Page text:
South China Sea: PLA starts month-long drill in push to modernise soldiers while resisting US operations

·4-min read

The People’s Liberation Army kicked off a month-long military exercise in the South China Sea on Monday, as the United States steps up reconnaissance operations and France sends military vessels to the region.

The prolonged PLA drill comes as it intensifies joint operation exercises to help build the Chinese military to meet modern warfare requirements.

China is conducting its military exercise in a zone with a radius of 5km (3.1 miles) west of the Leizhou Peninsula in Guangdong province, according to a navigation restriction notice released by the China Maritime Safety Administration on Friday. The notice warned that other vessels should not enter the area during March, but did not provide further details.

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The naval exercises are taking place as China vows to firmly defend its territorial integrity.

“We will not lose an inch of our land left to us by our ancestors,” the defence ministry said in a statement on Monday. “We are determined to maintain the peace and stability of the South China Sea. We oppose any nations creating tensions and stepping up military presence under the name of freedom of navigation.”

In addition to the drill, state-run China Central Television reported that three theatre commands – the Northern, Eastern and Southern – staged joint operation naval exercises in the Yellow Sea, and East and South China seas in recent days.

Without giving dates of the drills, CCTV broadcast video footage showing exercises taking place over several days and nights and including the use of missiles to hit target surface vessels and aircraft.

The video showed armed helicopters attending accidents while delivering logistic support to Chinese bases, on reconnaissance missions and in operations to replenish ships on the high seas.

The exercises come as the US has also been sending aircraft and naval ships to the South and East China seas. The PLA reacted with drills as “real combat scenarios”.

“The US used to send spy jets every two days and now the PLA takes the visits of their American counterparts as usual operations,” Beijing-based military expert Zhou Chenming said.

According to monitoring data released by the South China Sea Strategic Situation Probing Initiative, a Beijing-based think tank, the US sent reconnaissance various aircraft – including an MQ-4C maritime reconnaissance drone, an EP-3E spy plane and an RC-135U strategic reconnaissance aircraft – to the South China Sea on Wednesday, Thursday and Saturday. It sent the USNS Impeccable ocean surveillance ship to the region on Friday.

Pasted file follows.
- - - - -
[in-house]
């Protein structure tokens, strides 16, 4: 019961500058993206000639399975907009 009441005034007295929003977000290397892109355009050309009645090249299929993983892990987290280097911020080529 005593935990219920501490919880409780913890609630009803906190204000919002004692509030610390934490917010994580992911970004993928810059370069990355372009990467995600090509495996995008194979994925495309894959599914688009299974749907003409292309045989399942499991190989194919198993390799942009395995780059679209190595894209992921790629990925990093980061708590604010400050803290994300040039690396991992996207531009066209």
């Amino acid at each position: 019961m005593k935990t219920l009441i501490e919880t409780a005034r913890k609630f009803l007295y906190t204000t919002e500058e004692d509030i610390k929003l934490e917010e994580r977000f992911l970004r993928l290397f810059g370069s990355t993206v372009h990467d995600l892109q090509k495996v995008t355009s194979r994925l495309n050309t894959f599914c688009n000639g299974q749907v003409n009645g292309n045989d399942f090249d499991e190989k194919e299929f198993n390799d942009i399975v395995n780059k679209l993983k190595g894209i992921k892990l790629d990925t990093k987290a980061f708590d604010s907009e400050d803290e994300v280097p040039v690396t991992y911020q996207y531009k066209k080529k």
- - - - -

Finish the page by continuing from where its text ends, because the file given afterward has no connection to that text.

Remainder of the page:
Why France is flexing its muscles in the South China Sea

Last month, France sent an amphibious assault ship and a frigate which are expected to transit the South China Sea twice for freedom of navigation operations.

“The latest flying routine made by the RC-135U focused on the southeast air space of Taiwan, the hot site the PLA used to conduct frequent air and naval drills,” said Lu Li-Shih, a former instructor at Taiwan’s Naval Academy in Kaohsiung, adding the area was also the air-defence identification zone (ADIZ) of Taiwan.

PLA aircraft flew nearly 40 sorties into the southwest of Taiwan’s ADIZ in February, according to the Taiwanese defence ministry.

Zhou said the PLA was boosting drills, requiring soldiers to meet real combat and joint operation requirements.

“All PLA officers and soldiers should pass the requirements as those are the standards of assessments that decide their promotion,” he said.

The Central Military Commission, the PLA’s top brass chaired by President Xi Jinping, issued a draft of its PLA Operation Outlines in November, ordering the military to improve its fighting power by applying joint combat operation strategies and using precision, intelligence, stealth and unmanned weapons designed for modern warfare in routine exercises.

Zhou said that since July 2020, when Beijing had Covid-19 under control, the PLA had held several rounds of military drills in the region, indicating it was a routine location for exercises.

“This year will also be a busy training year for the PLA, as the new guideline requires them to do more tough and challenging training,” he said.

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